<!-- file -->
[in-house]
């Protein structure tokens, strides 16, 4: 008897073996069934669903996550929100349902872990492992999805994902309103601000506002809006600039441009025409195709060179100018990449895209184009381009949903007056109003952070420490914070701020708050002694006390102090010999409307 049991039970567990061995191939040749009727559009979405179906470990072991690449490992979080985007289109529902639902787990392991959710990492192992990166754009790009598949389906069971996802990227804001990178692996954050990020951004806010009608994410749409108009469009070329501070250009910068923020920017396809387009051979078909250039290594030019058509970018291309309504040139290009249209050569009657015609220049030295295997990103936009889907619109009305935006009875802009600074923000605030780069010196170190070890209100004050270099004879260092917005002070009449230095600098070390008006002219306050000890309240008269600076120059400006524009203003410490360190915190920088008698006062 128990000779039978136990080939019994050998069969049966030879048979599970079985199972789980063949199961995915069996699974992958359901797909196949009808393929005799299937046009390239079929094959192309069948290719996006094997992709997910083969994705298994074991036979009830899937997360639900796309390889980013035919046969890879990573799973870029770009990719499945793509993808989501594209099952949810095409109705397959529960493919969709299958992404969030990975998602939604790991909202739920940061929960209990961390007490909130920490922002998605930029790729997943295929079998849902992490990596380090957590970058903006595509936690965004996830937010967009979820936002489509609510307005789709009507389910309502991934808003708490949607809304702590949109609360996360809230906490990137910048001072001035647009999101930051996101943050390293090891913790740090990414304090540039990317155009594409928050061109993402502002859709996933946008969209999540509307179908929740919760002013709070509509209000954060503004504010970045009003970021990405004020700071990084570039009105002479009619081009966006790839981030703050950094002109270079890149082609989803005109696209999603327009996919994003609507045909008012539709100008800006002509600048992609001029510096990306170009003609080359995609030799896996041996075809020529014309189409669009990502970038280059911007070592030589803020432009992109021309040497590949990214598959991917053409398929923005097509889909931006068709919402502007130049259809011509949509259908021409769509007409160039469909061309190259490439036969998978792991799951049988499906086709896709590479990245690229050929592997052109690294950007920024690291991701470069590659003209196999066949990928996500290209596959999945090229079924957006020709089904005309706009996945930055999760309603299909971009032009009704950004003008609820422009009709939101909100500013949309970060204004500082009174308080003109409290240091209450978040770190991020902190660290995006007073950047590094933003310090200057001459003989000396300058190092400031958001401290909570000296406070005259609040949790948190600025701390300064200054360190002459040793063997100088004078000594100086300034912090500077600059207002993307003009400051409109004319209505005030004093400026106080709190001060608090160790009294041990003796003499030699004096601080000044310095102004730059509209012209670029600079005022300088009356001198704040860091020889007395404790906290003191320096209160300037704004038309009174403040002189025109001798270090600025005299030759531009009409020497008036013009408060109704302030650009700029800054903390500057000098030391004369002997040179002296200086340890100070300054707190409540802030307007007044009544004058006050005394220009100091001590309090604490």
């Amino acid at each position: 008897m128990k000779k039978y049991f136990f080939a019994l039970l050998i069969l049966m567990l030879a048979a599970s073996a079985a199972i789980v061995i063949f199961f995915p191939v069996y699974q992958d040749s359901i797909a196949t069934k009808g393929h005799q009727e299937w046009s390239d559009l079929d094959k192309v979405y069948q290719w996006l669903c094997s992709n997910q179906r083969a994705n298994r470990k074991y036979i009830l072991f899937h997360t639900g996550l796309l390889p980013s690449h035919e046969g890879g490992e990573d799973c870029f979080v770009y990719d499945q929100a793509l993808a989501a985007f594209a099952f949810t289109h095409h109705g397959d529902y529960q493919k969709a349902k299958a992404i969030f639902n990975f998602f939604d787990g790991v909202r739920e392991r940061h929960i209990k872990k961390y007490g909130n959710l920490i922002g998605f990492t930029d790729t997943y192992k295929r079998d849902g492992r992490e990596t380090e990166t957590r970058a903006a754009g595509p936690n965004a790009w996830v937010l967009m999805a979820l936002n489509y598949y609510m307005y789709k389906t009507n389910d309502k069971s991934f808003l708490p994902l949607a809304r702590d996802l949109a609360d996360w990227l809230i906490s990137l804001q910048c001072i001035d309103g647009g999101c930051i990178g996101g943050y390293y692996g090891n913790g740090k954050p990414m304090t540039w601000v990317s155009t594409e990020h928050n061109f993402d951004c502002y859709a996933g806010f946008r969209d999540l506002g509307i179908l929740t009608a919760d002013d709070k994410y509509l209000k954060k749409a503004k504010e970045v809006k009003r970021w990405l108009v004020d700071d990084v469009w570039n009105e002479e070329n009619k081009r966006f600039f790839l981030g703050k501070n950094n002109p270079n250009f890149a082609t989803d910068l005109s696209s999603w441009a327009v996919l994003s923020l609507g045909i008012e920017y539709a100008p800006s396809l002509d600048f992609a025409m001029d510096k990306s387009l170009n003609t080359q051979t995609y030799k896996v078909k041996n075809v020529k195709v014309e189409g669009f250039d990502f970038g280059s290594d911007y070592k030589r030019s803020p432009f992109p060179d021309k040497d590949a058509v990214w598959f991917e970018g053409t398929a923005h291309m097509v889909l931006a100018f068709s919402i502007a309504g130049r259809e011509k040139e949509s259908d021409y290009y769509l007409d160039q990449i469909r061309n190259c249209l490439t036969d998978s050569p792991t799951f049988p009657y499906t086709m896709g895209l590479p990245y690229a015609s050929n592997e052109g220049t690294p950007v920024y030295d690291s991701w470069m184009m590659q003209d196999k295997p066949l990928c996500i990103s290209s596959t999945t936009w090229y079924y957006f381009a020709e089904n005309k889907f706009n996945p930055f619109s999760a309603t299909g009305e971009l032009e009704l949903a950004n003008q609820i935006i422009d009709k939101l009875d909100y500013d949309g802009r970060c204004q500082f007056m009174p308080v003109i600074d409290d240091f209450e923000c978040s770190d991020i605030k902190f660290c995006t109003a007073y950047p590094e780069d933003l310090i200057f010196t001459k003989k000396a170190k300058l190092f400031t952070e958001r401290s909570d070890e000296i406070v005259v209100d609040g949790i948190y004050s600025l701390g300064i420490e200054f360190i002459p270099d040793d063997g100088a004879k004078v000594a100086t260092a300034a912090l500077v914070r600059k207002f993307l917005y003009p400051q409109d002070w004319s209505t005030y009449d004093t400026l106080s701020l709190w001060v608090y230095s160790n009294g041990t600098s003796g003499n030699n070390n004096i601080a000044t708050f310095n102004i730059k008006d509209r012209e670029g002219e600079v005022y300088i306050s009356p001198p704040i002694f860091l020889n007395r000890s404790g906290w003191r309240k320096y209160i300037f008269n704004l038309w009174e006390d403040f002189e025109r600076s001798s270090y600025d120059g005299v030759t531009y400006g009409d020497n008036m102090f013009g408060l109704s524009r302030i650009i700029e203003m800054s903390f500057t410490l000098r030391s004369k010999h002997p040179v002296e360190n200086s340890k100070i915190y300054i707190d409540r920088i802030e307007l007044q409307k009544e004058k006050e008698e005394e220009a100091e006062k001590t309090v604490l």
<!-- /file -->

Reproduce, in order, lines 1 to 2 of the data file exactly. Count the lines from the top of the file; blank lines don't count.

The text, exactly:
[in-house]
């Protein structure tokens, strides 16, 4: 008897073996069934669903996550929100349902872990492992999805994902309103601000506002809006600039441009025409195709060179100018990449895209184009381009949903007056109003952070420490914070701020708050002694006390102090010999409307 049991039970567990061995191939040749009727559009979405179906470990072991690449490992979080985007289109529902639902787990392991959710990492192992990166754009790009598949389906069971996802990227804001990178692996954050990020951004806010009608994410749409108009469009070329501070250009910068923020920017396809387009051979078909250039290594030019058509970018291309309504040139290009249209050569009657015609220049030295295997990103936009889907619109009305935006009875802009600074923000605030780069010196170190070890209100004050270099004879260092917005002070009449230095600098070390008006002219306050000890309240008269600076120059400006524009203003410490360190915190920088008698006062 128990000779039978136990080939019994050998069969049966030879048979599970079985199972789980063949199961995915069996699974992958359901797909196949009808393929005799299937046009390239079929094959192309069948290719996006094997992709997910083969994705298994074991036979009830899937997360639900796309390889980013035919046969890879990573799973870029770009990719499945793509993808989501594209099952949810095409109705397959529960493919969709299958992404969030990975998602939604790991909202739920940061929960209990961390007490909130920490922002998605930029790729997943295929079998849902992490990596380090957590970058903006595509936690965004996830937010967009979820936002489509609510307005789709009507389910309502991934808003708490949607809304702590949109609360996360809230906490990137910048001072001035647009999101930051996101943050390293090891913790740090990414304090540039990317155009594409928050061109993402502002859709996933946008969209999540509307179908929740919760002013709070509509209000954060503004504010970045009003970021990405004020700071990084570039009105002479009619081009966006790839981030703050950094002109270079890149082609989803005109696209999603327009996919994003609507045909008012539709100008800006002509600048992609001029510096990306170009003609080359995609030799896996041996075809020529014309189409669009990502970038280059911007070592030589803020432009992109021309040497590949990214598959991917053409398929923005097509889909931006068709919402502007130049259809011509949509259908021409769509007409160039469909061309190259490439036969998978792991799951049988499906086709896709590479990245690229050929592997052109690294950007920024690291991701470069590659003209196999066949990928996500290209596959999945090229079924957006020709089904005309706009996945930055999760309603299909971009032009009704950004003008609820422009009709939101909100500013949309970060204004500082009174308080003109409290240091209450978040770190991020902190660290995006007073950047590094933003310090200057001459003989000396300058190092400031958001401290909570000296406070005259609040949790948190600025701390300064200054360190002459040793063997100088004078000594100086300034912090500077600059207002993307003009400051409109004319209505005030004093400026106080709190001060608090160790009294041990003796003499030699004096601080000044310095102004730059509209012209670029600079005022300088009356001198704040860091020889007395404790906290003191320096209160300037704004038309009174403040002189025109001798270090600025005299030759531009009409020497008036013009408060109704302030650009700029800054903390500057000098030391004369002997040179002296200086340890100070300054707190409540802030307007007044009544004058006050005394220009100091001590309090604490």